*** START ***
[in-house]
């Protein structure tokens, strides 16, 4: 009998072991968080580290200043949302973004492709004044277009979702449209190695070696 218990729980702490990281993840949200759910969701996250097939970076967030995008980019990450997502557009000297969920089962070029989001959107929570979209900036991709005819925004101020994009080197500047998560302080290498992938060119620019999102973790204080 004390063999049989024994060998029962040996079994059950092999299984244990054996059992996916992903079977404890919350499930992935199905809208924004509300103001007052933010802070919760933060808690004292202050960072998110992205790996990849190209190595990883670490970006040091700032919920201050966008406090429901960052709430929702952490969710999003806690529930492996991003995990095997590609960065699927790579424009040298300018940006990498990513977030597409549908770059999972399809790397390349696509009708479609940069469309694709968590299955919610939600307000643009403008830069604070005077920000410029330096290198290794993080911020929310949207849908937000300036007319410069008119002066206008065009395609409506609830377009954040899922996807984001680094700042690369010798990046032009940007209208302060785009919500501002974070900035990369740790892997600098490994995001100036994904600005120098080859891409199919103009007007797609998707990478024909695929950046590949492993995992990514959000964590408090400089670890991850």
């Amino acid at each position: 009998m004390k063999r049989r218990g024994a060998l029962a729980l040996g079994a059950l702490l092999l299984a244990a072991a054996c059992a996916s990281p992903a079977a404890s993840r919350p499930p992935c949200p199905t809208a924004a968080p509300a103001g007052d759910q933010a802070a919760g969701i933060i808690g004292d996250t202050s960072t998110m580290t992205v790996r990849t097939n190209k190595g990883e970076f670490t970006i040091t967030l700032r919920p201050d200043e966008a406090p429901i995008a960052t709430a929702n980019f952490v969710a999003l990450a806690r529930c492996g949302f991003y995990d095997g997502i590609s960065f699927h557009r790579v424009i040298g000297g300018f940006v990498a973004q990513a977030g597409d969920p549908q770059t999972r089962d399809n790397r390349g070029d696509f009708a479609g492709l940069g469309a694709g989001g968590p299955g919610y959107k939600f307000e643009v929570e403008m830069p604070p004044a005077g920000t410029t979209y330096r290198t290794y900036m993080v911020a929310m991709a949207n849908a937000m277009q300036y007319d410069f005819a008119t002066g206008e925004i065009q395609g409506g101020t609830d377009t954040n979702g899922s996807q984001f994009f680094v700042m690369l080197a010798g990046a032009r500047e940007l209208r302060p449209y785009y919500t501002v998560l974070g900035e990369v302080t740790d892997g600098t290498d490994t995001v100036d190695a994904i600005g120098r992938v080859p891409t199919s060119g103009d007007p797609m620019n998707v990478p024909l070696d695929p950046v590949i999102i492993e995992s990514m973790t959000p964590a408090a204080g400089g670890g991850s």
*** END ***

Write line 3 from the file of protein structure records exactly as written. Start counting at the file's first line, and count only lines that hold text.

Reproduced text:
């Amino acid at each position: 009998m004390k063999r049989r218990g024994a060998l029962a729980l040996g079994a059950l702490l092999l299984a244990a072991a054996c059992a996916s990281p992903a079977a404890s993840r919350p499930p992935c949200p199905t809208a924004a968080p509300a103001g007052d759910q933010a802070a919760g969701i933060i808690g004292d996250t202050s960072t998110m580290t992205v790996r990849t097939n190209k190595g990883e970076f670490t970006i040091t967030l700032r919920p201050d200043e966008a406090p429901i995008a960052t709430a929702n980019f952490v969710a999003l990450a806690r529930c492996g949302f991003y995990d095997g997502i590609s960065f699927h557009r790579v424009i040298g000297g300018f940006v990498a973004q990513a977030g597409d969920p549908q770059t999972r089962d399809n790397r390349g070029d696509f009708a479609g492709l940069g469309a694709g989001g968590p299955g919610y959107k939600f307000e643009v929570e403008m830069p604070p004044a005077g920000t410029t979209y330096r290198t290794y900036m993080v911020a929310m991709a949207n849908a937000m277009q300036y007319d410069f005819a008119t002066g206008e925004i065009q395609g409506g101020t609830d377009t954040n979702g899922s996807q984001f994009f680094v700042m690369l080197a010798g990046a032009r500047e940007l209208r302060p449209y785009y919500t501002v998560l974070g900035e990369v302080t740790d892997g600098t290498d490994t995001v100036d190695a994904i600005g120098r992938v080859p891409t199919s060119g103009d007007p797609m620019n998707v990478p024909l070696d695929p950046v590949i999102i492993e995992s990514m973790t959000p964590a408090a204080g400089g670890g991850s």